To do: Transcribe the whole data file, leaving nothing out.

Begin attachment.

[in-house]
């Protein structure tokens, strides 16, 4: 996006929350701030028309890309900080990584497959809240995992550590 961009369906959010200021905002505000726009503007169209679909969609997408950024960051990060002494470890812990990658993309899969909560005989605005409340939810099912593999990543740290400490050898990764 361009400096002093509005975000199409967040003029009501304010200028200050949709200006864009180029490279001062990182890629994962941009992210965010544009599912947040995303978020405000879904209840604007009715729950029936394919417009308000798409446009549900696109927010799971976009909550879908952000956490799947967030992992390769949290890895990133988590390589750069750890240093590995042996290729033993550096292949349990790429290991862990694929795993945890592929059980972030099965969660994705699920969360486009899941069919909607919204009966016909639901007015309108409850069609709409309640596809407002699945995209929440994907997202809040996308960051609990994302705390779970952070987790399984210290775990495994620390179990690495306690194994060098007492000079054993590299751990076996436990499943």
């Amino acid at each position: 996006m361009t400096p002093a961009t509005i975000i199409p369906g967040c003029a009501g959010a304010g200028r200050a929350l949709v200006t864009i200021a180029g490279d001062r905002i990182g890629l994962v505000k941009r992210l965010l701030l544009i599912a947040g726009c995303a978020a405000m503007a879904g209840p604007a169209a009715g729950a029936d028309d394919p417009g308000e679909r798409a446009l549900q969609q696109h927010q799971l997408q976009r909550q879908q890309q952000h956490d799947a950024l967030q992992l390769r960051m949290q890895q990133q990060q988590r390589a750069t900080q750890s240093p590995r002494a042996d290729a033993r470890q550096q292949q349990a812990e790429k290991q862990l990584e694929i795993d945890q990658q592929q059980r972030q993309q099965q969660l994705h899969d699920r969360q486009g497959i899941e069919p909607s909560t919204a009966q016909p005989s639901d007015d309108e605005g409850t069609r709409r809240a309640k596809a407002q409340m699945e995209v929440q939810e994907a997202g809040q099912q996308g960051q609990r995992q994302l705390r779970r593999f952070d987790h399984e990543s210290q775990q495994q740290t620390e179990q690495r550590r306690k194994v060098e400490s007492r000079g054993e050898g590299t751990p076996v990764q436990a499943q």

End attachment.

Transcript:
[in-house]
């Protein structure tokens, strides 16, 4: 996006929350701030028309890309900080990584497959809240995992550590 961009369906959010200021905002505000726009503007169209679909969609997408950024960051990060002494470890812990990658993309899969909560005989605005409340939810099912593999990543740290400490050898990764 361009400096002093509005975000199409967040003029009501304010200028200050949709200006864009180029490279001062990182890629994962941009992210965010544009599912947040995303978020405000879904209840604007009715729950029936394919417009308000798409446009549900696109927010799971976009909550879908952000956490799947967030992992390769949290890895990133988590390589750069750890240093590995042996290729033993550096292949349990790429290991862990694929795993945890592929059980972030099965969660994705699920969360486009899941069919909607919204009966016909639901007015309108409850069609709409309640596809407002699945995209929440994907997202809040996308960051609990994302705390779970952070987790399984210290775990495994620390179990690495306690194994060098007492000079054993590299751990076996436990499943």
């Amino acid at each position: 996006m361009t400096p002093a961009t509005i975000i199409p369906g967040c003029a009501g959010a304010g200028r200050a929350l949709v200006t864009i200021a180029g490279d001062r905002i990182g890629l994962v505000k941009r992210l965010l701030l544009i599912a947040g726009c995303a978020a405000m503007a879904g209840p604007a169209a009715g729950a029936d028309d394919p417009g308000e679909r798409a446009l549900q969609q696109h927010q799971l997408q976009r909550q879908q890309q952000h956490d799947a950024l967030q992992l390769r960051m949290q890895q990133q990060q988590r390589a750069t900080q750890s240093p590995r002494a042996d290729a033993r470890q550096q292949q349990a812990e790429k290991q862990l990584e694929i795993d945890q990658q592929q059980r972030q993309q099965q969660l994705h899969d699920r969360q486009g497959i899941e069919p909607s909560t919204a009966q016909p005989s639901d007015d309108e605005g409850t069609r709409r809240a309640k596809a407002q409340m699945e995209v929440q939810e994907a997202g809040q099912q996308g960051q609990r995992q994302l705390r779970r593999f952070d987790h399984e990543s210290q775990q495994q740290t620390e179990q690495r550590r306690k194994v060098e400490s007492r000079g054993e050898g590299t751990p076996v990764q436990a499943q």